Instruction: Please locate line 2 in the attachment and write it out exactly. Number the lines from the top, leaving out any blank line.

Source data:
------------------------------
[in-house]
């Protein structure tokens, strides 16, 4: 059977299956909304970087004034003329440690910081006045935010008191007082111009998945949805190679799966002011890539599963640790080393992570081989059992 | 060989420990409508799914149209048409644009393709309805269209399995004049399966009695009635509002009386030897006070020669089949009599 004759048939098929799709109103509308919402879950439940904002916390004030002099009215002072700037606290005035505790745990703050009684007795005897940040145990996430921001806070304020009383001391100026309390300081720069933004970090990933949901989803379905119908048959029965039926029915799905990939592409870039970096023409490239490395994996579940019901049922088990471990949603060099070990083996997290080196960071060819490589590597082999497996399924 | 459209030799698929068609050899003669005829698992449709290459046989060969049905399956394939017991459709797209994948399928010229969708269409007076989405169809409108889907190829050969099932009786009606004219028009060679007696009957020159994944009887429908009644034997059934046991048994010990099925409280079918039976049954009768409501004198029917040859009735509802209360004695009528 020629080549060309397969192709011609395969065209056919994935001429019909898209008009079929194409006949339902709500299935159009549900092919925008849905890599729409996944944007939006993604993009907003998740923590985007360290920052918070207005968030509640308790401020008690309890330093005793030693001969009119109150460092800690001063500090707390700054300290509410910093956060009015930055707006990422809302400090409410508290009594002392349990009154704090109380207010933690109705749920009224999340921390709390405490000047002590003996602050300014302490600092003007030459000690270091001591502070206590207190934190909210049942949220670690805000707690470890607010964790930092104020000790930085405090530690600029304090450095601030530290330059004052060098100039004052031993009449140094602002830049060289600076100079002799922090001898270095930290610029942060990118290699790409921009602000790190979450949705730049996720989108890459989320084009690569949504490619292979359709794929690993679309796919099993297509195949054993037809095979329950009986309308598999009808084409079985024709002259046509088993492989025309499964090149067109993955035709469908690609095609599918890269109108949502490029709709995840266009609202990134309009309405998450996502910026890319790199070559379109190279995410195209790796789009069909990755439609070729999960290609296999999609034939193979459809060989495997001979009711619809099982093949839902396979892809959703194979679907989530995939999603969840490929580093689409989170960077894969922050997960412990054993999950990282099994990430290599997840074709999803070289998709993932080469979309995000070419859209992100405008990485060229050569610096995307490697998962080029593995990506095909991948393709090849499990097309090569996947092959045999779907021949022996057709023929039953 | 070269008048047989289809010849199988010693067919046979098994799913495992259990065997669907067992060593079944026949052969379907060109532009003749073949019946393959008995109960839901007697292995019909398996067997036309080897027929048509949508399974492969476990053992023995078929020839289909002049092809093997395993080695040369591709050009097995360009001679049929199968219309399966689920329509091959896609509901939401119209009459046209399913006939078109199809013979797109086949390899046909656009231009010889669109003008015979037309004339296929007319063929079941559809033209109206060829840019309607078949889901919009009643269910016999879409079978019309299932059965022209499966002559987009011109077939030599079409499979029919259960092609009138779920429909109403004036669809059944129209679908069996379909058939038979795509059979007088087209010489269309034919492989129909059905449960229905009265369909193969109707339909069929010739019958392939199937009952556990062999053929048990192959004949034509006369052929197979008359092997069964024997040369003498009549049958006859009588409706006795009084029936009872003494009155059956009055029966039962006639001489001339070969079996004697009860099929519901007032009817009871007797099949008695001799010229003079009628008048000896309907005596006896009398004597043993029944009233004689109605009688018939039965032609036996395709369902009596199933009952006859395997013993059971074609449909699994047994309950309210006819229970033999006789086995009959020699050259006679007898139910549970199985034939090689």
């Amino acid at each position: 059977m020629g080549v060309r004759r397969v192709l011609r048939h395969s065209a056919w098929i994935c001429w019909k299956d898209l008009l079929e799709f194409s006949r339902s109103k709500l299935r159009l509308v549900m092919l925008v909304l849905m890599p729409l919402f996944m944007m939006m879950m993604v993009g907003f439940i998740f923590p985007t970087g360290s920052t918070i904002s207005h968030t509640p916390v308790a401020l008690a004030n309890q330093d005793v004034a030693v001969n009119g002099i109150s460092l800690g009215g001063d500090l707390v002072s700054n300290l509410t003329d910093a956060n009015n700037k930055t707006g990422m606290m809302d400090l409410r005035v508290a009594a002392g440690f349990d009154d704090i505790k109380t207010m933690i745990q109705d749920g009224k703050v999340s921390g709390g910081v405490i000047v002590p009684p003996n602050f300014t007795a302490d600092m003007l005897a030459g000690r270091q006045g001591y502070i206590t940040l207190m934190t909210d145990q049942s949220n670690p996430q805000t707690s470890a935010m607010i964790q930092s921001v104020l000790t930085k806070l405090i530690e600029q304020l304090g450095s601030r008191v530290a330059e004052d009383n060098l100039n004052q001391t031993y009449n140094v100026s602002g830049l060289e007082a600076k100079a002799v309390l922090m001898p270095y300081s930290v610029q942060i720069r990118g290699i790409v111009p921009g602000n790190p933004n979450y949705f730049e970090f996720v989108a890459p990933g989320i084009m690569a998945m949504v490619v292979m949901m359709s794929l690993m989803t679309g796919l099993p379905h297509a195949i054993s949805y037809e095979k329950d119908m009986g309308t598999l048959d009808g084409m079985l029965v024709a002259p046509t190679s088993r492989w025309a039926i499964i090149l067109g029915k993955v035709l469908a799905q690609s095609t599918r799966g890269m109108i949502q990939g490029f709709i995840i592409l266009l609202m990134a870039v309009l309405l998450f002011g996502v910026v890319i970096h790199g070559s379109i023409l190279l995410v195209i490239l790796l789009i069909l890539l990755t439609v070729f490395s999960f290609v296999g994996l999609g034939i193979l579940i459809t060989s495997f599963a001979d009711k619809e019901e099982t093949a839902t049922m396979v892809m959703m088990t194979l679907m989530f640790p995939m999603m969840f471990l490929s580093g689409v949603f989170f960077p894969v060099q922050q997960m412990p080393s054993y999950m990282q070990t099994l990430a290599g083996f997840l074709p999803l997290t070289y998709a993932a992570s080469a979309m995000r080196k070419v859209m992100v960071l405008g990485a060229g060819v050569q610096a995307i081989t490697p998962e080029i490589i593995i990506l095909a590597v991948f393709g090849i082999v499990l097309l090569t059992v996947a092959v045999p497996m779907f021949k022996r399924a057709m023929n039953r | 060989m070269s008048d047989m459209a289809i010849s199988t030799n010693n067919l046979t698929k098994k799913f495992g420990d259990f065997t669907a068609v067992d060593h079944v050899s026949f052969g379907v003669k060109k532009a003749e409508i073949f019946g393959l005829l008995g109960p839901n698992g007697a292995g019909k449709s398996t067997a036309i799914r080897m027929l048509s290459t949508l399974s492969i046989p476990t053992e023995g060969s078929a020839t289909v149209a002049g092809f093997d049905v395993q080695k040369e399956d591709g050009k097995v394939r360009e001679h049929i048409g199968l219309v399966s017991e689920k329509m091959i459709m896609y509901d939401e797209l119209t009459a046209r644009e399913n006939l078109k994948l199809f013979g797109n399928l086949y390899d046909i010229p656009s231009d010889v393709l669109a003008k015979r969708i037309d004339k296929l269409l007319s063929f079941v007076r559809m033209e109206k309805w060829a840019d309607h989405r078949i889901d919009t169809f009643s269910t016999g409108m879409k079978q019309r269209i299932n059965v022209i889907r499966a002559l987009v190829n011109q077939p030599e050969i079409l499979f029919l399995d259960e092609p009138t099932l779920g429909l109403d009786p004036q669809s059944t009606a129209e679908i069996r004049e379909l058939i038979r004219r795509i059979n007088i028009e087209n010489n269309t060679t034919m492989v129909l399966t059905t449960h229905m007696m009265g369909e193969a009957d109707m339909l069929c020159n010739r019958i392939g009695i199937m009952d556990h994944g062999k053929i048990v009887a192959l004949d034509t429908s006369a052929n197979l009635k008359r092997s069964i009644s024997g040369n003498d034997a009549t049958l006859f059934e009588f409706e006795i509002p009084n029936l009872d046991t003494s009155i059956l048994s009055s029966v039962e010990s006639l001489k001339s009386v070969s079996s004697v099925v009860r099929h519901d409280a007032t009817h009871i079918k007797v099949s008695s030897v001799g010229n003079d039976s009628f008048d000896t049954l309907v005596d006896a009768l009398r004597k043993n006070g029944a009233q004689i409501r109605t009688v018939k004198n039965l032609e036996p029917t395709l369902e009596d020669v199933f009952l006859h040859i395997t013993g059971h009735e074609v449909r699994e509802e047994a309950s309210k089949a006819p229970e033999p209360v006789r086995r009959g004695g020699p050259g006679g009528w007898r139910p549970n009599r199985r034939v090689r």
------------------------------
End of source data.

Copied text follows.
């Protein structure tokens, strides 16, 4: 059977299956909304970087004034003329440690910081006045935010008191007082111009998945949805190679799966002011890539599963640790080393992570081989059992 | 060989420990409508799914149209048409644009393709309805269209399995004049399966009695009635509002009386030897006070020669089949009599 004759048939098929799709109103509308919402879950439940904002916390004030002099009215002072700037606290005035505790745990703050009684007795005897940040145990996430921001806070304020009383001391100026309390300081720069933004970090990933949901989803379905119908048959029965039926029915799905990939592409870039970096023409490239490395994996579940019901049922088990471990949603060099070990083996997290080196960071060819490589590597082999497996399924 | 459209030799698929068609050899003669005829698992449709290459046989060969049905399956394939017991459709797209994948399928010229969708269409007076989405169809409108889907190829050969099932009786009606004219028009060679007696009957020159994944009887429908009644034997059934046991048994010990099925409280079918039976049954009768409501004198029917040859009735509802209360004695009528 020629080549060309397969192709011609395969065209056919994935001429019909898209008009079929194409006949339902709500299935159009549900092919925008849905890599729409996944944007939006993604993009907003998740923590985007360290920052918070207005968030509640308790401020008690309890330093005793030693001969009119109150460092800690001063500090707390700054300290509410910093956060009015930055707006990422809302400090409410508290009594002392349990009154704090109380207010933690109705749920009224999340921390709390405490000047002590003996602050300014302490600092003007030459000690270091001591502070206590207190934190909210049942949220670690805000707690470890607010964790930092104020000790930085405090530690600029304090450095601030530290330059004052060098100039004052031993009449140094602002830049060289600076100079002799922090001898270095930290610029942060990118290699790409921009602000790190979450949705730049996720989108890459989320084009690569949504490619292979359709794929690993679309796919099993297509195949054993037809095979329950009986309308598999009808084409079985024709002259046509088993492989025309499964090149067109993955035709469908690609095609599918890269109108949502490029709709995840266009609202990134309009309405998450996502910026890319790199070559379109190279995410195209790796789009069909990755439609070729999960290609296999999609034939193979459809060989495997001979009711619809099982093949839902396979892809959703194979679907989530995939999603969840490929580093689409989170960077894969922050997960412990054993999950990282099994990430290599997840074709999803070289998709993932080469979309995000070419859209992100405008990485060229050569610096995307490697998962080029593995990506095909991948393709090849499990097309090569996947092959045999779907021949022996057709023929039953 | 070269008048047989289809010849199988010693067919046979098994799913495992259990065997669907067992060593079944026949052969379907060109532009003749073949019946393959008995109960839901007697292995019909398996067997036309080897027929048509949508399974492969476990053992023995078929020839289909002049092809093997395993080695040369591709050009097995360009001679049929199968219309399966689920329509091959896609509901939401119209009459046209399913006939078109199809013979797109086949390899046909656009231009010889669109003008015979037309004339296929007319063929079941559809033209109206060829840019309607078949889901919009009643269910016999879409079978019309299932059965022209499966002559987009011109077939030599079409499979029919259960092609009138779920429909109403004036669809059944129209679908069996379909058939038979795509059979007088087209010489269309034919492989129909059905449960229905009265369909193969109707339909069929010739019958392939199937009952556990062999053929048990192959004949034509006369052929197979008359092997069964024997040369003498009549049958006859009588409706006795009084029936009872003494009155059956009055029966039962006639001489001339070969079996004697009860099929519901007032009817009871007797099949008695001799010229003079009628008048000896309907005596006896009398004597043993029944009233004689109605009688018939039965032609036996395709369902009596199933009952006859395997013993059971074609449909699994047994309950309210006819229970033999006789086995009959020699050259006679007898139910549970199985034939090689």